Skip to Main Content
Book Chapter

Tertiary volcanic stratigraphy and paleotopography of the Diamond and Fort Sage Mountains: Constraining slip along the Honey Lake fault zone in the northern Walker Lane, northeastern California and western Nevada

By
Nicholas H Hinz
Nicholas H Hinz
Nevada Bureau of Mines and Geology, MS 178, University of Nevada, Reno, Nevada 89557, USA
Search for other works by this author on:
James E Faulds
James E Faulds
Nevada Bureau of Mines and Geology, MS 178, University of Nevada, Reno, Nevada 89557, USA
Search for other works by this author on:
Christopher D Henry
Christopher D Henry
Nevada Bureau of Mines and Geology, MS 178, University of Nevada, Reno, Nevada 89557, USA
Search for other works by this author on:
Published:
April 01, 2009

The Honey Lake fault zone is one of four major, northwest-striking dextral faults that constitute the northern Walker Lane in northwestern Nevada and northeastern California. Global positioning system (GPS) geodetic data indicate that the northern Walker Lane accommodates ~10%–20% of the dextral motion between the North American and Pacific plates. Regional relations suggest that dextral movement in the Honey Lake area began ca. 6–3 Ma. Five 31.3–25.3 Ma ash-flow tuffs, totaling ~250 m in thickness, were distinguished in a paleovalley in the Black Mountain area of the Diamond Mountains, southwest of the Honey Lake fault. Four of these tuffs, totaling ~200 m in thickness, also occupy a paleovalley in the Fort Sage Mountains northeast of the fault. On the basis of the similar tuff sequences, we infer that the Diamond and Fort Sage Mountains contain offset segments of a once-continuous, westerly trending late Oligocene paleovalley. Paleomagnetic data from the 25.3 Ma Nine Hill Tuff indicate negligible vertical-axis rotation in the Diamond and Fort Sage Mountains.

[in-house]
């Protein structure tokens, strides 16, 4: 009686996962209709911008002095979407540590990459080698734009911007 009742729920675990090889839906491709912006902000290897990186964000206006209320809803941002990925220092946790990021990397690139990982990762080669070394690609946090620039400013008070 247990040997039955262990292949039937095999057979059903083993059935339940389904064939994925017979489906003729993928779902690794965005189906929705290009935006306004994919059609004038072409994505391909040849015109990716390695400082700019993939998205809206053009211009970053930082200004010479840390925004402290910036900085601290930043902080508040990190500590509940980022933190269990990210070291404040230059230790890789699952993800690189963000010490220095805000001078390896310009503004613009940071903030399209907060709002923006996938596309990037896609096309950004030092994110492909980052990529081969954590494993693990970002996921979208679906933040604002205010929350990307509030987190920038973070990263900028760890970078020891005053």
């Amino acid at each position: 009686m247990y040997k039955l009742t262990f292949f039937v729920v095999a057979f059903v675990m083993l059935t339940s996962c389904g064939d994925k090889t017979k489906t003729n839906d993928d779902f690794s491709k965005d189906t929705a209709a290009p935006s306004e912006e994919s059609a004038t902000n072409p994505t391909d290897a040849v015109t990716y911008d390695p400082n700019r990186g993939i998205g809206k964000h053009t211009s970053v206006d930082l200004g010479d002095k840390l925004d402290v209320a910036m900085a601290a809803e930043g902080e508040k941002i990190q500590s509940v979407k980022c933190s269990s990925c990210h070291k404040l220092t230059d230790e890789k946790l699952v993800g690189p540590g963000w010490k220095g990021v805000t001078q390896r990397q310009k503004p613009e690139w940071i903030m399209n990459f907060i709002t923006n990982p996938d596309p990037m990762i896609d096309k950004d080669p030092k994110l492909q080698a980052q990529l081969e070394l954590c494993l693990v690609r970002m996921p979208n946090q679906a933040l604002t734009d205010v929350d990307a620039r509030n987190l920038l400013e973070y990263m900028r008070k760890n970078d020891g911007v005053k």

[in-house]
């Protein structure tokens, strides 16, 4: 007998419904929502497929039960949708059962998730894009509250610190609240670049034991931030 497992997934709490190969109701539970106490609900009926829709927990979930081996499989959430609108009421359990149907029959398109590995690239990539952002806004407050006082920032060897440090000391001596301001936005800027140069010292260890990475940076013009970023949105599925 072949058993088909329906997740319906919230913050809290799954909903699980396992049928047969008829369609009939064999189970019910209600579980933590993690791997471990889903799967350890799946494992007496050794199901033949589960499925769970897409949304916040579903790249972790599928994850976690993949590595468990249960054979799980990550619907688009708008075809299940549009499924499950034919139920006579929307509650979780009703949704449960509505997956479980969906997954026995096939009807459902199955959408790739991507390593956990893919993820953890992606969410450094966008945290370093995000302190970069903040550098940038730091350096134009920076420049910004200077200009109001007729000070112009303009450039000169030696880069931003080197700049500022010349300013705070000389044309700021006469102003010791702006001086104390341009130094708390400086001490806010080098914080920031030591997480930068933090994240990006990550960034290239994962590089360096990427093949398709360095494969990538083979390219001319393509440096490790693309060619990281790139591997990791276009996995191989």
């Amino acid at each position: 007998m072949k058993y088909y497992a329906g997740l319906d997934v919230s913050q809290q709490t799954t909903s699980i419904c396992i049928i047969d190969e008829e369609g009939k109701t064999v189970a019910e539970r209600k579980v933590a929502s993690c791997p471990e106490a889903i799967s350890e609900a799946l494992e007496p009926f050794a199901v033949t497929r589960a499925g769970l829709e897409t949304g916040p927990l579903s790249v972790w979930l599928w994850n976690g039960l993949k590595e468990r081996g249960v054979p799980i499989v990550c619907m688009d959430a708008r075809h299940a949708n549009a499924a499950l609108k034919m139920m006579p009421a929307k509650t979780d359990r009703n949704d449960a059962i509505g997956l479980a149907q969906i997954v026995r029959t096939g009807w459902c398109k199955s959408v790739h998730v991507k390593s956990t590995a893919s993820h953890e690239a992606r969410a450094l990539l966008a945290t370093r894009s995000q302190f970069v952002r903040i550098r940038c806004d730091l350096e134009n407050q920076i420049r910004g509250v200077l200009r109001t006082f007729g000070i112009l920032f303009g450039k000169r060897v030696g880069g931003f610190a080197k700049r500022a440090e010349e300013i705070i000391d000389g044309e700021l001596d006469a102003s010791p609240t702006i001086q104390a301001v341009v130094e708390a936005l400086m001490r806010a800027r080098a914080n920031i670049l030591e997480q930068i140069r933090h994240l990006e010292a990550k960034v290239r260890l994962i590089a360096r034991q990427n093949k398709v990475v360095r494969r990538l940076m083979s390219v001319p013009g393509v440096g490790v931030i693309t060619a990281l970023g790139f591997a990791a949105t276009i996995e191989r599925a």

Correlation of the paleovalley segments in the Diamond and Fort Sage Mountains suggests 10–17 km of dextral displacement across the Honey Lake fault. About 10 km of offset is favored on the basis of constraints near the southeast end of the fault. The spread of possible offset values implies long-term slip rates of ~1.7–2.8 mm/yr for a 6 Ma initiation, and ~3.3–5.7 mm/yr for a 3 Ma initiation. These rates are comparable to slip rates inferred from Quaternary fault studies and GPS geodesy.

You do not currently have access to this article.

Figures & Tables

Contents

GSA Special Papers

Late Cenozoic Structure and Evolution of the Great Basin-Sierra Nevada Transition

John S. Oldow
John S. Oldow
Search for other works by this author on:
Patricia H. Cashman
Patricia H. Cashman
Search for other works by this author on:
Geological Society of America
Volume
447
ISBN print:
9780813724478
Publication date:
April 01, 2009

References

Related

Citing Books via

A comprehensive resource of eBooks for researchers in the Earth Sciences

Close Modal
This Feature Is Available To Subscribers Only

Sign In or Create an Account

Close Modal
Close Modal